Sept. 24, 189.,. Inttrlington, N. C.
If you do not ottal" a thae bmiefnts
iu expected frot the tis. of the Ilatir
igor, w rit the t la tor abo:t it
Dir. J. C. AYVLE. Lowe.. Mass.
ilt Weather Has Damaged Cottons
and O:her Produe:s.
Cu..: ei.. S. C., A u g u- t 2'.--South
,arolina crops have suffered disas
,rously from the prese-nt intense hot I
pell combined with the urought. Rte
:ently a few local showers have fallen
>ver very limited areas, but otherwise
.here has been no rain in August.
Since July 2,h the mnercury has on no
Jay failed to reach t11, while for the
ast seventeen days ta* is the least maxi
mium recorded, with the average for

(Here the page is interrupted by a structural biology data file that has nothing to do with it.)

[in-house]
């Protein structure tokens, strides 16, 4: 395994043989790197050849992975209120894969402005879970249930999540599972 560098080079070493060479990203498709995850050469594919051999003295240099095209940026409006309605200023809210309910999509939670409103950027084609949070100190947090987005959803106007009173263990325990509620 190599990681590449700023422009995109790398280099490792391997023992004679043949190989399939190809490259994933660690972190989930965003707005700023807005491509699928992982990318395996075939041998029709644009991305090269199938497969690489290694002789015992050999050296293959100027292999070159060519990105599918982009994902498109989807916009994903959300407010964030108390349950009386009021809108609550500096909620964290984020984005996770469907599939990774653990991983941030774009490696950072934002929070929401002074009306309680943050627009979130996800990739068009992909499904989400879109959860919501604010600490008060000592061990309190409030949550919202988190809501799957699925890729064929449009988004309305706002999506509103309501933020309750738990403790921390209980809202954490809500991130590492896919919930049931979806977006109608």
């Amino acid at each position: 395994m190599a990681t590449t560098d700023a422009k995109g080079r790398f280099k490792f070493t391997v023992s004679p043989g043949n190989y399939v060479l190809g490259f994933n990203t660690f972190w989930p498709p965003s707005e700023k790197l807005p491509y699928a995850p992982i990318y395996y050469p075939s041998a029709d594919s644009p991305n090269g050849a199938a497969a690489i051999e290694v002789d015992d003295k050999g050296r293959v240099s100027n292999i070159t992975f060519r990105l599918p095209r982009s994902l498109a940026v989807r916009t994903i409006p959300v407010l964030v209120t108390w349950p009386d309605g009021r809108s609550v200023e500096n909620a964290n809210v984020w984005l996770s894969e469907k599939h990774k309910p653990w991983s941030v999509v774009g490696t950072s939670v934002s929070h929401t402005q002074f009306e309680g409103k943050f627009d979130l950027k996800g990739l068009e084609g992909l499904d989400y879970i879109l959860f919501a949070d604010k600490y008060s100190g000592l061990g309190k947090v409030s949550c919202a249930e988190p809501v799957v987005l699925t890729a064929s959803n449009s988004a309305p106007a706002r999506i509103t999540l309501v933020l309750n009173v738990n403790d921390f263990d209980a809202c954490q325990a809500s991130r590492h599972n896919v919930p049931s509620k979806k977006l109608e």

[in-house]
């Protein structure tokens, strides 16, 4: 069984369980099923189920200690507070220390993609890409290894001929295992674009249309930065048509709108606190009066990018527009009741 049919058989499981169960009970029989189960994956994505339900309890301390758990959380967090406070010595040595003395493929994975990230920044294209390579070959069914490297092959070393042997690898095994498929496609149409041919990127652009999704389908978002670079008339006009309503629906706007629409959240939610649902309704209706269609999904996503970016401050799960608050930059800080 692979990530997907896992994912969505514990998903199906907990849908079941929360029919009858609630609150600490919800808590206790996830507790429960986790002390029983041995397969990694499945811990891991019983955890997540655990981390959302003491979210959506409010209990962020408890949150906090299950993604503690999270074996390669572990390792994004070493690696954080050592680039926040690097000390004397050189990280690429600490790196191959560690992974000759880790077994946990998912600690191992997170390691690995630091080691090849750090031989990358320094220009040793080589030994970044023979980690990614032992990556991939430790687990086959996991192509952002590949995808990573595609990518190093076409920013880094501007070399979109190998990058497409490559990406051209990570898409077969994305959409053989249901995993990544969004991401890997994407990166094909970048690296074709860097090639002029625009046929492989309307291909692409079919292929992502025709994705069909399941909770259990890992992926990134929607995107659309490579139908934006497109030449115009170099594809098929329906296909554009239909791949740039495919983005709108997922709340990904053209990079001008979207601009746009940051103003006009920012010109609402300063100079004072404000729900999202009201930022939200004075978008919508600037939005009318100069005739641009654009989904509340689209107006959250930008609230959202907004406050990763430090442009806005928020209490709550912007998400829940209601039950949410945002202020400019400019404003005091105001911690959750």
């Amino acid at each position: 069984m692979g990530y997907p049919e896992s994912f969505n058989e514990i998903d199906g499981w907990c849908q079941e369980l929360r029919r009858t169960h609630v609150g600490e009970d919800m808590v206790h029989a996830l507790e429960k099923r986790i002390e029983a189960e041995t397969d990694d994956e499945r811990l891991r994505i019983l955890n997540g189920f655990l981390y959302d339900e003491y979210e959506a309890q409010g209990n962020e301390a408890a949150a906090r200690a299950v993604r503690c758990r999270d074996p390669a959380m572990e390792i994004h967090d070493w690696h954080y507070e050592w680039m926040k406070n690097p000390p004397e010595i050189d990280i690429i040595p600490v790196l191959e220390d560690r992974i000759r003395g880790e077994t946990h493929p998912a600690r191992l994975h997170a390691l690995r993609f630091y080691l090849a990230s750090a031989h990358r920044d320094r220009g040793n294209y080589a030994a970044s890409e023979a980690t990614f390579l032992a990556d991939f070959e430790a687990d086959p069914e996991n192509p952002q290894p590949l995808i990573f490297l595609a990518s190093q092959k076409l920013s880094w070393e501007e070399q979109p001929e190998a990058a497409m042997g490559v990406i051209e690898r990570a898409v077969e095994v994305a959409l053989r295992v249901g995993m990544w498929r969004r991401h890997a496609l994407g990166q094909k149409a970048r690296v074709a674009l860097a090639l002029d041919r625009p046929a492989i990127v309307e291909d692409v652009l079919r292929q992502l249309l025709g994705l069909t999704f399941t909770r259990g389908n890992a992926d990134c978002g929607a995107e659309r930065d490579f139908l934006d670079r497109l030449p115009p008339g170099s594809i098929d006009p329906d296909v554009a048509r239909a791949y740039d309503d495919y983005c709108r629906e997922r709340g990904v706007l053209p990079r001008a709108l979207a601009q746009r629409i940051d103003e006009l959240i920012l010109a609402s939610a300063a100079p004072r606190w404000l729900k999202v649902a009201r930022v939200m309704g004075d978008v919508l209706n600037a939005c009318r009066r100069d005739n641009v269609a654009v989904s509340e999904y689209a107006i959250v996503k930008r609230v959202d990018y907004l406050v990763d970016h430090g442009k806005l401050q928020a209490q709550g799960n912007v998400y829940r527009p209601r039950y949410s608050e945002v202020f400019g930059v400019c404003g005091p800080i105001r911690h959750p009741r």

Lhat time J0l degrees in the shade.
rhe record of 1l0 surpasses any ever
made before ir South Carolina. Po r
six consecutive days 101, or better, has
been registered by the United States
I 'robably on account of the Intense
:lryness there have been hut few pros
trations and but three or four deaths,
but thbe e!Yoot on business is serious and
merchants as well as farmers have
While the crops have suifered scri
usly and truck gardens have been de
itroyed the heaviest financial loss falls
in cotton planters. Some farmers es
Aimate the cotton yield has been reduc
ad 40 per cent. but only allowing a loss
>f 12 por cent. on an average yield on
she acreage planted, the loss will be
00,000 balos, or $4,500.000. Trhe loss
>n other crops, sugar cane, late corn
nd hay will make the total over $7,
100,000. OIf course, unless there are
general rains within a very few days
the drought will become a disaster
iand actual suifering to small farmers
and negoes will result.
Cotton 11l1(ds are as white as they